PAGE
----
1. Not finding help here? Sign up for a free 30min tutor trial with Chegg Tutors
    Dismiss Notice
Dismiss Notice
Join Physics Forums Today!
The friendliest, high quality science and math community on the planet! Everyone who loves science is here!

Ideal gas equation problem

  1. Nov 22, 2008 #1
    1. The problem statement, all variables and given/known data
    A diver observes a bubble of air rising from the bottom of a lake (where the absolute pressure is 3.50 atm to the surface (where the pressure is 1.00 atm). The temperature at the bottom is 4.0 C, and the temperature at the surface is 23.0 C}.

    What is the ratio of the volume of the bubble as it reaches the surface to its volume at the bottom, V2/V1?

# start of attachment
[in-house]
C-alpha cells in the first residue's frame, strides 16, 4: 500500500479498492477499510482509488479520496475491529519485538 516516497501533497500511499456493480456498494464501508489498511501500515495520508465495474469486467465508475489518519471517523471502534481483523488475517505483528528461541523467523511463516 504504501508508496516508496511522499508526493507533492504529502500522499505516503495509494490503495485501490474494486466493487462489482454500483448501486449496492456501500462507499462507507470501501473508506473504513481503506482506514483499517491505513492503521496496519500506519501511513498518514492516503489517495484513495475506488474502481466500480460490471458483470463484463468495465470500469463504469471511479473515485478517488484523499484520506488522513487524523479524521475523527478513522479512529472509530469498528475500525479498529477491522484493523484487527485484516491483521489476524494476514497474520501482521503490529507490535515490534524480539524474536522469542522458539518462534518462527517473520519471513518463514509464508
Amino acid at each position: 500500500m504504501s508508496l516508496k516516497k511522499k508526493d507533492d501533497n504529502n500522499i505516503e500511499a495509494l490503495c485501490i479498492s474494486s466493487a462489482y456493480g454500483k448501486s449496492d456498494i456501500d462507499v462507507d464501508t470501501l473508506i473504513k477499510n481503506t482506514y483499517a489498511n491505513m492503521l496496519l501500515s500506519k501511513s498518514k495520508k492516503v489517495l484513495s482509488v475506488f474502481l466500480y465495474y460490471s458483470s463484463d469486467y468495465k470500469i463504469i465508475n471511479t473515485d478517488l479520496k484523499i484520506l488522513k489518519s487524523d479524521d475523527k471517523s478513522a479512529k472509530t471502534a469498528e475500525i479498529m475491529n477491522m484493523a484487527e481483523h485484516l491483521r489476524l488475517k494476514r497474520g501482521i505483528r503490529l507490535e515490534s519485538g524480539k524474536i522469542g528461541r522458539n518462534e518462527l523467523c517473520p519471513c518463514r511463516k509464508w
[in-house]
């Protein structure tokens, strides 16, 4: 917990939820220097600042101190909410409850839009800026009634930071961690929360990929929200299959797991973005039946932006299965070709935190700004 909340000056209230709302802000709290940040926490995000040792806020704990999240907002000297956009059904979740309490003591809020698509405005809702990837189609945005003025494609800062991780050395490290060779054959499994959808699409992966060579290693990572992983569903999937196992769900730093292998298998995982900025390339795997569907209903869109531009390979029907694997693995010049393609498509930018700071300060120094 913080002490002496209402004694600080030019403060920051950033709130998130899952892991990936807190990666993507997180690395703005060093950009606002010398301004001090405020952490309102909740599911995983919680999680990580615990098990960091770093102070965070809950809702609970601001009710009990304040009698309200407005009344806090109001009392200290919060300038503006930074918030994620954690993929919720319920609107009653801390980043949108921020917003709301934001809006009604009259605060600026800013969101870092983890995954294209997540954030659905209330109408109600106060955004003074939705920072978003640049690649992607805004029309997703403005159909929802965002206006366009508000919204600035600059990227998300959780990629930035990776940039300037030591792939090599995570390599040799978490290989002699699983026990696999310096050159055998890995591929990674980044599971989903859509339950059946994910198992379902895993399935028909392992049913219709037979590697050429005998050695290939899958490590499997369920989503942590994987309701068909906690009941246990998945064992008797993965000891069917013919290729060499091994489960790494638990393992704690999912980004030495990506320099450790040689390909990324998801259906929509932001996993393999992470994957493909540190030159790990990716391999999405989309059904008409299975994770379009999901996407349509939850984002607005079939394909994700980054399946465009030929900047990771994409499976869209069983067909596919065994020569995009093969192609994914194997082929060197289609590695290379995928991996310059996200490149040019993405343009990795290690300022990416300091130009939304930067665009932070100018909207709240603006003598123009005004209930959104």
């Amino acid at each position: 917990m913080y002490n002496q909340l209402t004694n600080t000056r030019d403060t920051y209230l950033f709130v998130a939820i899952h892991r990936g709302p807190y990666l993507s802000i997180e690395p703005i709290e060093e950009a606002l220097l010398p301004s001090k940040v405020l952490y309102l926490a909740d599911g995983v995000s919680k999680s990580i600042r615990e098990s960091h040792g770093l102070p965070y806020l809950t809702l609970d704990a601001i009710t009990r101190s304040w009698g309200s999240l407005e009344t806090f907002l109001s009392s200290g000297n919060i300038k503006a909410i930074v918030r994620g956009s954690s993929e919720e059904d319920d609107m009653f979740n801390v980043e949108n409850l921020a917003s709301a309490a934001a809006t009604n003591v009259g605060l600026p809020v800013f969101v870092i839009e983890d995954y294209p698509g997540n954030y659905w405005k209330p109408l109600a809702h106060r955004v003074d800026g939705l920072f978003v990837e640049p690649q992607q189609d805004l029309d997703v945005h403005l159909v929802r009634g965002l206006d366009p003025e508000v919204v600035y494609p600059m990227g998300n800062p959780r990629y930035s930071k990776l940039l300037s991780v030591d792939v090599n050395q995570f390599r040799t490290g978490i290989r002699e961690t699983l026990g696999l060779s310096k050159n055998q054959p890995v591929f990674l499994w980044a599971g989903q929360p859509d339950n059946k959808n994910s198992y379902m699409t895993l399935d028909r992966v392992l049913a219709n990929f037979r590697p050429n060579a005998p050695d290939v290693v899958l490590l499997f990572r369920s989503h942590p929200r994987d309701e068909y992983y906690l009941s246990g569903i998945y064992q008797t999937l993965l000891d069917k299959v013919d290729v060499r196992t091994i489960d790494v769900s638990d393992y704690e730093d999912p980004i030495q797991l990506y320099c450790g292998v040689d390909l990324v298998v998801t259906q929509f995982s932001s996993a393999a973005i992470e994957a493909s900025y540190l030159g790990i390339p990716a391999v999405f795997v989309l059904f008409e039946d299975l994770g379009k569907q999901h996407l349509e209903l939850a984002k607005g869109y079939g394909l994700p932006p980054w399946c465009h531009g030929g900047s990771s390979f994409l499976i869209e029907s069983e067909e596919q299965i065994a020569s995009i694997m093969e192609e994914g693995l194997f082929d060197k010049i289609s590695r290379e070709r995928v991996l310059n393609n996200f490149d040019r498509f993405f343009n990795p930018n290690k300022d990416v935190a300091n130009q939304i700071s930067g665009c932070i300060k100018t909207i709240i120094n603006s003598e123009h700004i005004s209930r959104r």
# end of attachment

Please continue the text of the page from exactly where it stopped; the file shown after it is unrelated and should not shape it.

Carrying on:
2. Relevant equations
    p1V1/T1 = p2V2/T2

    V2/V1 = p1/p2 * T2/T1

    3. The attempt at a solution

    V2/V1 = (3.5)/1 * 23/4

    V2/V1 = 20.125
  2. jcsd
  3. Nov 22, 2008 #2
    How would you solve the problem if the temperature was given to you in Fahrenheit?
  4. Nov 22, 2008 #3
    I would convert to K. That gave me the correct answer. Thanks!

    Also, there's a second part to this question:

    "Would it be safe for the diver to hold his breath while ascending from the bottom of the lake to the surface?"

    My first answer would be no, because the solution V2/V1 = 3.74 shows that the volume of air expands more than three times, but I think that the temperature inside the diver should stay the same, and so it won't expand like this. What's the answer?
    Last edited: Nov 22, 2008
  5. Nov 22, 2008 #4
    Well, you could assume that the temperature doesn't change from the bottom to the top - you will still get a factor of more than three. What other difference is there between a diver and a bubble? :smile:
Know someone interested in this topic? Share this thread via Reddit, Google+, Twitter, or Facebook

Have something to add?

Similar Discussions: Ideal gas equation problem